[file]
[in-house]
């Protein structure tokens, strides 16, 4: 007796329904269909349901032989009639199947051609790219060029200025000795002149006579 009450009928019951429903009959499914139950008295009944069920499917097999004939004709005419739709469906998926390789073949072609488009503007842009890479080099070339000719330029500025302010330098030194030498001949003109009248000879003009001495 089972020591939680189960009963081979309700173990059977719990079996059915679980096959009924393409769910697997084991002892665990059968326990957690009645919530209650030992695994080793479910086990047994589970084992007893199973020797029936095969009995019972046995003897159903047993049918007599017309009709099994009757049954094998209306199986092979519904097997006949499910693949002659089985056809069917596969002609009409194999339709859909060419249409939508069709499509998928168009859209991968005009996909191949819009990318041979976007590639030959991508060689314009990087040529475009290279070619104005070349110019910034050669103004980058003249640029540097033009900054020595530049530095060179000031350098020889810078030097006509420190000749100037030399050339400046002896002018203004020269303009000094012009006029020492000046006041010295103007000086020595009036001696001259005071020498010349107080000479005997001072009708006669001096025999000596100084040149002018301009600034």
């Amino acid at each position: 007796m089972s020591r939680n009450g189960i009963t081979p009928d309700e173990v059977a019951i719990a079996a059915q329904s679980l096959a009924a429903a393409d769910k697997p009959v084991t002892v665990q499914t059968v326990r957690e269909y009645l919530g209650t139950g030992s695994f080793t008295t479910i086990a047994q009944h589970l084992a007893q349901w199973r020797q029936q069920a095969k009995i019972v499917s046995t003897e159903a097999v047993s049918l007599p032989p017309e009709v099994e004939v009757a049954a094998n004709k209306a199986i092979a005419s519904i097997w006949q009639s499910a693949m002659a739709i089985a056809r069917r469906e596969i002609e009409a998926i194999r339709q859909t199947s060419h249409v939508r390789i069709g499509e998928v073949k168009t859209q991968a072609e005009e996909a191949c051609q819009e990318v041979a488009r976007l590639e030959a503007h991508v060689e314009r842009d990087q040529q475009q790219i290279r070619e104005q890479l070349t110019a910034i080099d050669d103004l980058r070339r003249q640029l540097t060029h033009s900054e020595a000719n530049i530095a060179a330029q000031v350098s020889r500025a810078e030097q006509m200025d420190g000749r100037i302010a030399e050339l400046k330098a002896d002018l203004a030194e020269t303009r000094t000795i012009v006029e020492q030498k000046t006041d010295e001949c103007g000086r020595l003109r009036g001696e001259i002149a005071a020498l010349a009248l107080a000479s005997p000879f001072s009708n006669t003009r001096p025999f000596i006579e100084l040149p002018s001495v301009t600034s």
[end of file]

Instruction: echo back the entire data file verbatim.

[in-house]
């Protein structure tokens, strides 16, 4: 007796329904269909349901032989009639199947051609790219060029200025000795002149006579 009450009928019951429903009959499914139950008295009944069920499917097999004939004709005419739709469906998926390789073949072609488009503007842009890479080099070339000719330029500025302010330098030194030498001949003109009248000879003009001495 089972020591939680189960009963081979309700173990059977719990079996059915679980096959009924393409769910697997084991002892665990059968326990957690009645919530209650030992695994080793479910086990047994589970084992007893199973020797029936095969009995019972046995003897159903047993049918007599017309009709099994009757049954094998209306199986092979519904097997006949499910693949002659089985056809069917596969002609009409194999339709859909060419249409939508069709499509998928168009859209991968005009996909191949819009990318041979976007590639030959991508060689314009990087040529475009290279070619104005070349110019910034050669103004980058003249640029540097033009900054020595530049530095060179000031350098020889810078030097006509420190000749100037030399050339400046002896002018203004020269303009000094012009006029020492000046006041010295103007000086020595009036001696001259005071020498010349107080000479005997001072009708006669001096025999000596100084040149002018301009600034």
């Amino acid at each position: 007796m089972s020591r939680n009450g189960i009963t081979p009928d309700e173990v059977a019951i719990a079996a059915q329904s679980l096959a009924a429903a393409d769910k697997p009959v084991t002892v665990q499914t059968v326990r957690e269909y009645l919530g209650t139950g030992s695994f080793t008295t479910i086990a047994q009944h589970l084992a007893q349901w199973r020797q029936q069920a095969k009995i019972v499917s046995t003897e159903a097999v047993s049918l007599p032989p017309e009709v099994e004939v009757a049954a094998n004709k209306a199986i092979a005419s519904i097997w006949q009639s499910a693949m002659a739709i089985a056809r069917r469906e596969i002609e009409a998926i194999r339709q859909t199947s060419h249409v939508r390789i069709g499509e998928v073949k168009t859209q991968a072609e005009e996909a191949c051609q819009e990318v041979a488009r976007l590639e030959a503007h991508v060689e314009r842009d990087q040529q475009q790219i290279r070619e104005q890479l070349t110019a910034i080099d050669d103004l980058r070339r003249q640029l540097t060029h033009s900054e020595a000719n530049i530095a060179a330029q000031v350098s020889r500025a810078e030097q006509m200025d420190g000749r100037i302010a030399e050339l400046k330098a002896d002018l203004a030194e020269t303009r000094t000795i012009v006029e020492q030498k000046t006041d010295e001949c103007g000086r020595l003109r009036g001696e001259i002149a005071a020498l010349a009248l107080a000479s005997p000879f001072s009708n006669t003009r001096p025999f000596i006579e100084l040149p002018s001495v301009t600034s």